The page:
When combined with a light-emitting quasiparticle (called an exciton) with quantum information applications, new research shows that spinning quasiparticles (called magnons) light up.

Magnons are the spinning quasiparticles found in all magnets. This holds true for any type of magnet, from the refrigerator magnets you bought as a kid to the discs that store data on your computer to the powerful magnets used in scientific laboratories. Spin waves are the result of one magnon affecting the spin of its neighbor, which in turn affects the spin of its neighbor, and so on. Magnons can “glue” together quantum bits to construct robust computers, and spin waves may be a more efficient means of transmitting information than electricity.

However, magnons are sometimes hard to detect without cumbersome laboratory equipment despite their immense potential. Xiaoyang Zhu, a researcher at Columbia University, claims that while such environments are suitable for experimentation, they are inadequate for the creation of devices like magnonic devices and so-called spintronics. However, Xavier Roy’s lab in the Department of Chemistry has developed a magnetic semiconductor called chromium sulfide bromide (CrSBr) that can be peeled into atom-thin, 2D layers, making the detection of magnons much easier.

Researchers led by Zhu from Columbia University, the University of Washington, New York University, and Oak Ridge National Laboratory have found a way to “see” the spinning quasiparticle by pairing it with another quasiparticle called an exciton, which emits light. Their findings were published on September 7. Exciton oscillations in the near-infrared range, which is virtually visible to the human eye, were seen as the magnons were agitated with light. The basic optical effect allows us to see magnons for the first time,” Zhu remarked.

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Youn Jun (Eunice) Bae, a postdoc in Zhu’s lab, and the study’s first author, speculated that the findings could be interpreted as evidence of quantum transduction, or the transfer of energy between different “quanta.” Excitons have an energy four orders of magnitude more than magnons, and since they pair so strongly, we can now easily notice minute fluctuations in the magnons, as Bae described. With this transduction, scientists may one day be able to construct quantum information networks that can convert information from spin-based quantum bits, which typically need to be located within millimeters of each other, into light, a form of energy that can transfer information up to hundreds of miles via optical fibers.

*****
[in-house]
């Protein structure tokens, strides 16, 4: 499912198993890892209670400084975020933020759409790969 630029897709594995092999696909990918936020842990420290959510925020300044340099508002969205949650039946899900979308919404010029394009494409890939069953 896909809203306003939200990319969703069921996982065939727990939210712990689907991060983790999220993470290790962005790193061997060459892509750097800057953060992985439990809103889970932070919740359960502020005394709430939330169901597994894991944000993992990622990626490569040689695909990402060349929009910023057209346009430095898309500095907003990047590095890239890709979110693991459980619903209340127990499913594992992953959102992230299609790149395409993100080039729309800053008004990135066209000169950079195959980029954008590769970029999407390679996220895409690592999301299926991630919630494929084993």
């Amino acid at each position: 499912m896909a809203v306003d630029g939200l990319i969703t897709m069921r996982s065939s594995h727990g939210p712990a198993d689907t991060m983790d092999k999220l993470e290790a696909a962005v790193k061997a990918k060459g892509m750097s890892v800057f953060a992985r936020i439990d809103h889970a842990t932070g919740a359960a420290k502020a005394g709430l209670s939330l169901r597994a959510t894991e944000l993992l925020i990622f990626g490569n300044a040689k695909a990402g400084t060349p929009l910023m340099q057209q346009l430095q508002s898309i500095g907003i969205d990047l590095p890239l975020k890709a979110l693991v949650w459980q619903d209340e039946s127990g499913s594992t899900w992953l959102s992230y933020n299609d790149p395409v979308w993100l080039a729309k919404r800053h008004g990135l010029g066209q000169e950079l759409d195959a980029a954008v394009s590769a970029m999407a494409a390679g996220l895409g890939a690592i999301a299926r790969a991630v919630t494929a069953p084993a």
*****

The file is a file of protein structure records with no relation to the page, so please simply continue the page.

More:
According to Zhu, the oscillations have an impressively lengthy coherence time, lasting much beyond the five-nanosecond experimental limit. It’s possible to construct nano-scale spintronic devices if this phenomena can propagate over seven micrometers and remain stable in CrSBr devices composed of just two atomic-thin layers. In the future, these gadgets may replace conventional electronics in favor of ones that are more energy-efficient. No particles are truly moving in a spin wave, unlike electrons in an electrical current who encounter resistance along their path.

Scientists hope to use this information to further investigate CrSBr and other potential quantum information materials. The MRSEC and EFRC “are researching the quantum characteristics of numerous 2D materials that you can stack like papers to create all kinds of new physical phenomena,” Zhu said. For instance, if magnon-exciton coupling is present in magnetic semiconductors with somewhat different characteristics than CrSBr, this could lead to a larger spectrum of light emission. ‘We’re gathering the toolkit to construct new gadgets with configurable features,’ Zhu added.

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